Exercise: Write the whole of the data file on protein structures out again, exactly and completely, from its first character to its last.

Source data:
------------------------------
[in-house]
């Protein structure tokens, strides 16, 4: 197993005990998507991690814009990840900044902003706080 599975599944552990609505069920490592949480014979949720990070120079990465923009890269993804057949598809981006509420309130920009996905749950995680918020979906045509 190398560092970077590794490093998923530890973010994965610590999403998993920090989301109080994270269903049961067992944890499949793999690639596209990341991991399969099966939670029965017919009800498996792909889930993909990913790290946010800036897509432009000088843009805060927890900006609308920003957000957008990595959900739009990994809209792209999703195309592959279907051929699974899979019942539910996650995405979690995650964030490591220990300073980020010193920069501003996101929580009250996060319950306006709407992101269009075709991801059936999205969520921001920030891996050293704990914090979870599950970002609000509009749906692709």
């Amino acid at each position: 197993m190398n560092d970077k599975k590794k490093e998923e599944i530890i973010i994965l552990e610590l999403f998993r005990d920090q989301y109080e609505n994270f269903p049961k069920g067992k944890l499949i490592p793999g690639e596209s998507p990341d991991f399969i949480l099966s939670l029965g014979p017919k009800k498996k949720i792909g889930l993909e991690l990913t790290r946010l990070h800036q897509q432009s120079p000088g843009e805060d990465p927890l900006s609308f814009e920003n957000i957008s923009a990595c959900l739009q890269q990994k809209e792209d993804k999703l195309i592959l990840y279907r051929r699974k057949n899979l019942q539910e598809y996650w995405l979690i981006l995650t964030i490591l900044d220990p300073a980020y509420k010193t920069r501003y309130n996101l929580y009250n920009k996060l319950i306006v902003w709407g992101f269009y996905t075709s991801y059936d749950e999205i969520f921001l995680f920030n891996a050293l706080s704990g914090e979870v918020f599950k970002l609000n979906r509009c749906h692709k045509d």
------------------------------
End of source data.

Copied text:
[in-house]
């Protein structure tokens, strides 16, 4: 197993005990998507991690814009990840900044902003706080 599975599944552990609505069920490592949480014979949720990070120079990465923009890269993804057949598809981006509420309130920009996905749950995680918020979906045509 190398560092970077590794490093998923530890973010994965610590999403998993920090989301109080994270269903049961067992944890499949793999690639596209990341991991399969099966939670029965017919009800498996792909889930993909990913790290946010800036897509432009000088843009805060927890900006609308920003957000957008990595959900739009990994809209792209999703195309592959279907051929699974899979019942539910996650995405979690995650964030490591220990300073980020010193920069501003996101929580009250996060319950306006709407992101269009075709991801059936999205969520921001920030891996050293704990914090979870599950970002609000509009749906692709």
């Amino acid at each position: 197993m190398n560092d970077k599975k590794k490093e998923e599944i530890i973010i994965l552990e610590l999403f998993r005990d920090q989301y109080e609505n994270f269903p049961k069920g067992k944890l499949i490592p793999g690639e596209s998507p990341d991991f399969i949480l099966s939670l029965g014979p017919k009800k498996k949720i792909g889930l993909e991690l990913t790290r946010l990070h800036q897509q432009s120079p000088g843009e805060d990465p927890l900006s609308f814009e920003n957000i957008s923009a990595c959900l739009q890269q990994k809209e792209d993804k999703l195309i592959l990840y279907r051929r699974k057949n899979l019942q539910e598809y996650w995405l979690i981006l995650t964030i490591l900044d220990p300073a980020y509420k010193t920069r501003y309130n996101l929580y009250n920009k996060l319950i306006v902003w709407g992101f269009y996905t075709s991801y059936d749950e999205i969520f921001l995680f920030n891996a050293l706080s704990g914090e979870v918020f599950k970002l609000n979906r509009c749906h692709k045509d």